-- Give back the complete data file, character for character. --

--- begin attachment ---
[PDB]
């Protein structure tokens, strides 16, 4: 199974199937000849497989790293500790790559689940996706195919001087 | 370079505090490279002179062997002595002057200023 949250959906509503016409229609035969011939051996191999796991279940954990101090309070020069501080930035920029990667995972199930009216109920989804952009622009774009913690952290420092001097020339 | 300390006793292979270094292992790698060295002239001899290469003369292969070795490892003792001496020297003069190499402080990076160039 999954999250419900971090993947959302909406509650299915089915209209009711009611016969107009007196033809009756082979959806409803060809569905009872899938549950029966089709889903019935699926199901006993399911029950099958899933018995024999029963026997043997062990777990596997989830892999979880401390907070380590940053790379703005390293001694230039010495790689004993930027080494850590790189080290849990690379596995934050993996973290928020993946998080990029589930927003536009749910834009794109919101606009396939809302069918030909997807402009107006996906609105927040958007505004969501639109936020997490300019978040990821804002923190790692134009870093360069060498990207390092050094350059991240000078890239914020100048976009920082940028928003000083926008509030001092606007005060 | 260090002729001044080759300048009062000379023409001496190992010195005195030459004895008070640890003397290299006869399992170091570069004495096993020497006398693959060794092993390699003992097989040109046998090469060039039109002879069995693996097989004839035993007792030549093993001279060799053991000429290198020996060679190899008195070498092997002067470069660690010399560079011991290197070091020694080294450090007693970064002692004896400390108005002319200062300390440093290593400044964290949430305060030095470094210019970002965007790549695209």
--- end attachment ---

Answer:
[PDB]
């Protein structure tokens, strides 16, 4: 199974199937000849497989790293500790790559689940996706195919001087 | 370079505090490279002179062997002595002057200023 949250959906509503016409229609035969011939051996191999796991279940954990101090309070020069501080930035920029990667995972199930009216109920989804952009622009774009913690952290420092001097020339 | 300390006793292979270094292992790698060295002239001899290469003369292969070795490892003792001496020297003069190499402080990076160039 999954999250419900971090993947959302909406509650299915089915209209009711009611016969107009007196033809009756082979959806409803060809569905009872899938549950029966089709889903019935699926199901006993399911029950099958899933018995024999029963026997043997062990777990596997989830892999979880401390907070380590940053790379703005390293001694230039010495790689004993930027080494850590790189080290849990690379596995934050993996973290928020993946998080990029589930927003536009749910834009794109919101606009396939809302069918030909997807402009107006996906609105927040958007505004969501639109936020997490300019978040990821804002923190790692134009870093360069060498990207390092050094350059991240000078890239914020100048976009920082940028928003000083926008509030001092606007005060 | 260090002729001044080759300048009062000379023409001496190992010195005195030459004895008070640890003397290299006869399992170091570069004495096993020497006398693959060794092993390699003992097989040109046998090469060039039109002879069995693996097989004839035993007792030549093993001279060799053991000429290198020996060679190899008195070498092997002067470069660690010399560079011991290197070091020694080294450090007693970064002692004896400390108005002319200062300390440093290593400044964290949430305060030095470094210019970002965007790549695209």